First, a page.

My first introduction to Aishwarya Rai (in her first major Bollywood hit), 'Hum Dil De Chuke Sanam' excels at presenting fantastic dance set pieces and songs, as do most successful Indian films. While the pacing can drag at times (as is also the case with a lot of Indian films), most issues are saved by the Rai's charisma and the aforementioned musical performances. Where HDDCS really stumbles is in its dialogue. I've said it before and I'll say it again: Bollywood actors' tendency to overact and drown in melodrama can really bite their movie in the ass when the script isn't focused on the dance scenes. I'm not suggesting melodrama or passionate acting are inherently bad, rather, I'm simply saying that any missteps that occur when engaging in this type of acting are felt particularly hard by the audience. As I hinted earlier, a common type of misstep is awkward dialogue. Overacting and melodrama, if not used appropriately, can absolutely kill dialogue and turn a movie into a painful mess. I thought Salaman Khan was incredibly annoying in this film because of this. Furthermore, Bollywood melodrama and overacting (as is perfectly exemplified by this film) has other problems that go behind the awkwardness that can ensue. A little bit goes a long way, and pacing can be affected. This is the cause for the dragging in this movie (other than the 3 hour+ run time). But I digress. The second half of HDDCS is a lot stronger than its first, and most of the pacing and dialogue problems are handled more effectively. Ajay Devgan's more subdued performance also elevates the movie's latter half, and he is far more likable than Khan. I found the justice done to him at the end of the movie was great, and concluded the story well. In the end, HDDCS's performances from Rai and Devgan and the mesmerizing dance/song scenes outshine its weaker points. HDDCS, in giving credit where credit is due, is a real treat for choreography, music, and costume design. Well worth your 3 hours and 7 minutes ;)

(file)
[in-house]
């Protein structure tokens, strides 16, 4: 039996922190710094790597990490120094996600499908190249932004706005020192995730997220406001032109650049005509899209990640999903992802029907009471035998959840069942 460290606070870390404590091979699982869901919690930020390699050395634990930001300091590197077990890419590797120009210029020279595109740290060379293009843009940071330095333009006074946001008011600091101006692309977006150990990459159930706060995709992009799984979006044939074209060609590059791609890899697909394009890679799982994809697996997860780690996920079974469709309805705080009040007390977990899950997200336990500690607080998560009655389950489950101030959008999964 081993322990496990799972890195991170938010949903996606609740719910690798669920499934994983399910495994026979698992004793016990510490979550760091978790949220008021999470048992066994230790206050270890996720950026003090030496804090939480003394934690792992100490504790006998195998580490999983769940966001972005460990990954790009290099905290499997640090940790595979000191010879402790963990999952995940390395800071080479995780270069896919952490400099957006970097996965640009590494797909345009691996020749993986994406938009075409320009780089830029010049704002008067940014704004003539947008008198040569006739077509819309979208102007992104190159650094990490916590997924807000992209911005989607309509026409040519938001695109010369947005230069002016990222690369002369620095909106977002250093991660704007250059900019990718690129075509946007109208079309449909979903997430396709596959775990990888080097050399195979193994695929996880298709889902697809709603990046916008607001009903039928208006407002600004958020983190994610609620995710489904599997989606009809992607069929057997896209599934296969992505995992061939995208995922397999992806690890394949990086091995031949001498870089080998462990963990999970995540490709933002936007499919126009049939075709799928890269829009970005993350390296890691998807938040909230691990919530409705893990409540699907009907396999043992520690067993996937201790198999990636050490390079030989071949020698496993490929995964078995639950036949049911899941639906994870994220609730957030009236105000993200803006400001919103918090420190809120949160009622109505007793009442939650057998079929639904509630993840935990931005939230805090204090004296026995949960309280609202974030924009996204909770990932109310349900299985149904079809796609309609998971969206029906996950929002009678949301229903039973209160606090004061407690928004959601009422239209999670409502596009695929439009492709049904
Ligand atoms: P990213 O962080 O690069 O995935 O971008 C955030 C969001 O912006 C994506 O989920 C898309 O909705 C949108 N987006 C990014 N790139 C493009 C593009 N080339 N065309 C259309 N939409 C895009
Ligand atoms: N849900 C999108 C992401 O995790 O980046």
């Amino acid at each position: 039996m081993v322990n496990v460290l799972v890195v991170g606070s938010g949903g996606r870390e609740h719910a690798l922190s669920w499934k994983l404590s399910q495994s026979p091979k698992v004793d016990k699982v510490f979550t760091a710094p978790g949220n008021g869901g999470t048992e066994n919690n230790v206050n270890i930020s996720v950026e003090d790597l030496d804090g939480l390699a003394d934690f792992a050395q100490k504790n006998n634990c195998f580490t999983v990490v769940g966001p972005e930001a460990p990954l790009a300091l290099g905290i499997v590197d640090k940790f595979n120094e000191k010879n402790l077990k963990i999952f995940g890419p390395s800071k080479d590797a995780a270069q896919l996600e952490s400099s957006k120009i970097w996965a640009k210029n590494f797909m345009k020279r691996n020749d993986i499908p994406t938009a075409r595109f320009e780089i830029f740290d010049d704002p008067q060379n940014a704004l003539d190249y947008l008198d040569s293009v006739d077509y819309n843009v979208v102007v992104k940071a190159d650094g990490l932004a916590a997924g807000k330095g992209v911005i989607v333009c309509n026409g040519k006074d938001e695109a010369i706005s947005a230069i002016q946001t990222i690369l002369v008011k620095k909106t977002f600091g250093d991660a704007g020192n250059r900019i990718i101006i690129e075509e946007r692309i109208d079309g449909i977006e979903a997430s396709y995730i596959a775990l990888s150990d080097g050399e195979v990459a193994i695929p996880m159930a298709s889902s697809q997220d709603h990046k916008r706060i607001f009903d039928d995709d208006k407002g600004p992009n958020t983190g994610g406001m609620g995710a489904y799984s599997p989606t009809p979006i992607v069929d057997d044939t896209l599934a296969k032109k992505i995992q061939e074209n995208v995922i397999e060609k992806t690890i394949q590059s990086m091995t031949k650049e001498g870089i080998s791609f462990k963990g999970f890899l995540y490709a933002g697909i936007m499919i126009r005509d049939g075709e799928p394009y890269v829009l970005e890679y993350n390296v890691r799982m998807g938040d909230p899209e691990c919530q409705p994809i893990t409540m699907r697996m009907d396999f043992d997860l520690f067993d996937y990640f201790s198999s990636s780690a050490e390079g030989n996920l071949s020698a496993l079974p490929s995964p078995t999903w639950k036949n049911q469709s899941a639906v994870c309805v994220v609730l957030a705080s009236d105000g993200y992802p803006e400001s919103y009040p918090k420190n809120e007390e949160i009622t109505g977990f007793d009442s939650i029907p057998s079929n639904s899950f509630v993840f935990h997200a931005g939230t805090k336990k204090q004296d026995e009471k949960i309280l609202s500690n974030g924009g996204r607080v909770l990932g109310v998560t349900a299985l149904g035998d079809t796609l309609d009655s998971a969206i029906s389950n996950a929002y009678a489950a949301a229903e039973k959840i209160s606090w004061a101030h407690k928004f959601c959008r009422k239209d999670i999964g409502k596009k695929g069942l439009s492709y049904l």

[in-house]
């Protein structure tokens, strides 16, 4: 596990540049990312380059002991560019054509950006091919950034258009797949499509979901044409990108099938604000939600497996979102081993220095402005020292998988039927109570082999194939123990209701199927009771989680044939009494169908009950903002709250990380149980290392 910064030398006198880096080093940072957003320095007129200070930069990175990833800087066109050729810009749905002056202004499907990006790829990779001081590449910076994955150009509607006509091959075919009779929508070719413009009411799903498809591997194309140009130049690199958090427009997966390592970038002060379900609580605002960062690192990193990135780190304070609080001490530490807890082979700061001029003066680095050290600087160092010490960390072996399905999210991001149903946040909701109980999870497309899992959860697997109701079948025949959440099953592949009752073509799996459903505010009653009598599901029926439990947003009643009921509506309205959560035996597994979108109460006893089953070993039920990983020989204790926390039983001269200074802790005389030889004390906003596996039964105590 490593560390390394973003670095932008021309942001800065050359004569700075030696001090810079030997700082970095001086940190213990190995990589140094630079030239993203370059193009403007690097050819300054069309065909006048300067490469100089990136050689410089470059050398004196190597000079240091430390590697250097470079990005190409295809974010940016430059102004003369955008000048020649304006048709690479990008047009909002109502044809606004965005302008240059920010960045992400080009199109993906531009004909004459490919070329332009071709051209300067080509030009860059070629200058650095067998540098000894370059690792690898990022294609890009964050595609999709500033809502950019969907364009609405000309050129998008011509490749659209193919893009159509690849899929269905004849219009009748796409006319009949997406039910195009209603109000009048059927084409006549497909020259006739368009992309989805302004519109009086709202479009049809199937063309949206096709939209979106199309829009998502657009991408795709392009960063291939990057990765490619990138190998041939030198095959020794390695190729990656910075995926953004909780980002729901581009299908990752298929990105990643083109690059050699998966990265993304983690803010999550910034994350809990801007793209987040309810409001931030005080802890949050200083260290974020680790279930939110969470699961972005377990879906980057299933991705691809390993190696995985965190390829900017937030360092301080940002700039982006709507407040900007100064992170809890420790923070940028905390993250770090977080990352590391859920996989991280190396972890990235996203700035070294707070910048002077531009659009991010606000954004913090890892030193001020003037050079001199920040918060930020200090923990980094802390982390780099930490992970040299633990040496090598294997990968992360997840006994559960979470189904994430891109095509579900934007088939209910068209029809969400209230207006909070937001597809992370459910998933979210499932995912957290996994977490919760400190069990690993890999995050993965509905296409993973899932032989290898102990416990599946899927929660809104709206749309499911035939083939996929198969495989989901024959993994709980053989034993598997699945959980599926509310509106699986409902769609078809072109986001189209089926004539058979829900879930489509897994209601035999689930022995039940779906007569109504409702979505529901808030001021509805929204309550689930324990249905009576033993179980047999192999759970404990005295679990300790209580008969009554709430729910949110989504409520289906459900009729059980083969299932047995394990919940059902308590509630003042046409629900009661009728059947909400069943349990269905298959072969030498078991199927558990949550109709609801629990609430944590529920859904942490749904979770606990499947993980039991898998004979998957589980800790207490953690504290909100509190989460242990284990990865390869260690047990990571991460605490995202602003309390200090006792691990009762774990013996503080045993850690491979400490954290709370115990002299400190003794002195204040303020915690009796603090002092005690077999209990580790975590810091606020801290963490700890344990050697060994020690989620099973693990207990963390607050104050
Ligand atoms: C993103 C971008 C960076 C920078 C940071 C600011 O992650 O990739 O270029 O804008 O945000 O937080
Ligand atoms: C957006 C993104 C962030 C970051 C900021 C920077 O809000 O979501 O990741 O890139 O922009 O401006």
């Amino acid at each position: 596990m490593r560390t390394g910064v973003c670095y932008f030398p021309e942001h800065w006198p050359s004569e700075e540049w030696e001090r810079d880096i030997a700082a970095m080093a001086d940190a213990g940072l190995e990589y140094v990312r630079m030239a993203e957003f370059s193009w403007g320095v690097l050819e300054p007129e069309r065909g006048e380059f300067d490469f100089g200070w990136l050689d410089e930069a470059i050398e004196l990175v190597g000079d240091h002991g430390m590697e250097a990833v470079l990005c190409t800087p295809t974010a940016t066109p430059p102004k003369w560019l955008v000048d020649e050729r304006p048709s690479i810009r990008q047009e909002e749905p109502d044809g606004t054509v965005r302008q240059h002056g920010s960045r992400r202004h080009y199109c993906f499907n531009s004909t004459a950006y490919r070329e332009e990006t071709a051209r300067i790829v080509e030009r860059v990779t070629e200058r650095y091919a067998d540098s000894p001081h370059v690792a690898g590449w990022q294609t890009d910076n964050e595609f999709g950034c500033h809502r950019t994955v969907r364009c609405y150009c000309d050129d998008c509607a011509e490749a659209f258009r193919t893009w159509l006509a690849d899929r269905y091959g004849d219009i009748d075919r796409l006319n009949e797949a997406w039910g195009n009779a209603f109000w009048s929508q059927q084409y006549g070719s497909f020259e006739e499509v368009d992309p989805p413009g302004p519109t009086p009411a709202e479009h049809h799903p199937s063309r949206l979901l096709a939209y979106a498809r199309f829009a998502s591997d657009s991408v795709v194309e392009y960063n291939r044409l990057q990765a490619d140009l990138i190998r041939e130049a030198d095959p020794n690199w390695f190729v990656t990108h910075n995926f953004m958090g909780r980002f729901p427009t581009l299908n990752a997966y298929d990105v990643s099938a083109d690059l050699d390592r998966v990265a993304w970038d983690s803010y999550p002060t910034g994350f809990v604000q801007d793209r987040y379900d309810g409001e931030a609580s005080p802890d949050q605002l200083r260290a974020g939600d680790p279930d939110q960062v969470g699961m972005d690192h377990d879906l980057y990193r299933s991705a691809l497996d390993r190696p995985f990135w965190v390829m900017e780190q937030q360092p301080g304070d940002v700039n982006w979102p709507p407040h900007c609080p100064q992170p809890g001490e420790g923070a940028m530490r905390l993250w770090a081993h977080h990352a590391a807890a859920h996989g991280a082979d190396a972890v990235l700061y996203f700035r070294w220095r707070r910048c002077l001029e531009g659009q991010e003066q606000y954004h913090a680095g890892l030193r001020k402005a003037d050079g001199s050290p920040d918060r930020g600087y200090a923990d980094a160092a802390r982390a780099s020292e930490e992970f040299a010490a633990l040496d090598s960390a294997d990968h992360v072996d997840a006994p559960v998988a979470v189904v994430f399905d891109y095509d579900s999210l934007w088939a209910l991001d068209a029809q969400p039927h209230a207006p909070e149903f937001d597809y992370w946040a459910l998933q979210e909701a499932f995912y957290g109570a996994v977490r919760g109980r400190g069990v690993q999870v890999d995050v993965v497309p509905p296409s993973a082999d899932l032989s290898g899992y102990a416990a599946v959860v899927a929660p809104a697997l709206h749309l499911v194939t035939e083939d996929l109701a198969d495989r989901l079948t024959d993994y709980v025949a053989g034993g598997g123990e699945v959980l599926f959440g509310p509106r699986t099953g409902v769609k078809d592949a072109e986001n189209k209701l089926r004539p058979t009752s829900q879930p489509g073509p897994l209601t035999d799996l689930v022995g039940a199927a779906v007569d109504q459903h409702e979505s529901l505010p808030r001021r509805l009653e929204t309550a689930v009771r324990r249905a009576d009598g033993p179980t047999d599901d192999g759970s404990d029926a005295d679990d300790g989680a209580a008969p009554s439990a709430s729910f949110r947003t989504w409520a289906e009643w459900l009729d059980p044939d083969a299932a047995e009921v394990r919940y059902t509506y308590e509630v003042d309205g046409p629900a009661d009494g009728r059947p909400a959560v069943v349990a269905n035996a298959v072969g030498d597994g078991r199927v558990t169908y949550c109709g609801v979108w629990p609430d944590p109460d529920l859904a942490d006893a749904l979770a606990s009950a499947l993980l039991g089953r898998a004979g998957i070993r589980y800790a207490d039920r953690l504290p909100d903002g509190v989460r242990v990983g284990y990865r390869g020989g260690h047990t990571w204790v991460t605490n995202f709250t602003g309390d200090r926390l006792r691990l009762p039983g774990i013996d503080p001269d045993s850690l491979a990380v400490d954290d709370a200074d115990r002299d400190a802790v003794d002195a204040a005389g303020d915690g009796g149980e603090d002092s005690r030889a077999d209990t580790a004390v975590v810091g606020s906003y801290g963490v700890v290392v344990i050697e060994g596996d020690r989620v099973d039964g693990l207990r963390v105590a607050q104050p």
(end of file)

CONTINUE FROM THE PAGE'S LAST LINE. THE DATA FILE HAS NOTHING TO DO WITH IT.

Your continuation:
• Jun 12, 2012

    A lavish, colourful and playful love story epic about a woman who falls in love with her fatherâ(TM)s music student, is promised to another man in an arranged marriage, and goes in search of her first love alongside her husband once he realizes that she doesnâ(TM)t truly love him. Themes of love, duty and self-sacrifice all nicely developed with much singing and dancing. Much of the banter and flirting is extremely artful and Aishwarya Rai has a physical talent matching Chaplin when sheâ(TM)s turning her back on a suitor or pretending to ignore someone. Salman Khan is a little over the top as Sameer, the music student who falls in love with her but Ajay Devgan is nobly glum and serious as Vanraj, her unloved husband who seeks to reunite her with Sameer so that she can be happy. Treating the Budapest backdrop as though it were Italy is absurd but somehow fits with the exuberant tone of this wonderful film about longing and desire.

    A lavish, colourful and playful love story epic about a woman who falls in love with her fatherâ(TM)s music student, is promised to another man in an arranged marriage, and goes in search of her first love alongside her husband once he realizes that she doesnâ(TM)t truly love him. Themes of love, duty and self-sacrifice all nicely developed with much singing and dancing. Much of the banter and flirting is extremely artful and Aishwarya Rai has a physical talent matching Chaplin when sheâ(TM)s turning her back on a suitor or pretending to ignore someone. Salman Khan is a little over the top as Sameer, the music student who falls in love with her but Ajay Devgan is nobly glum and serious as Vanraj, her unloved husband who seeks to reunite her with Sameer so that she can be happy. Treating the Budapest backdrop as though it were Italy is absurd but somehow fits with the exuberant tone of this wonderful film about longing and desire.

  • Apr 21, 2012

    One of the best Bollywood films I've seen!

    One of the best Bollywood films I've seen!

  • Dec 26, 2011

    didnt like Sallu- loved ash and ajay

    didnt like Sallu- loved ash and ajay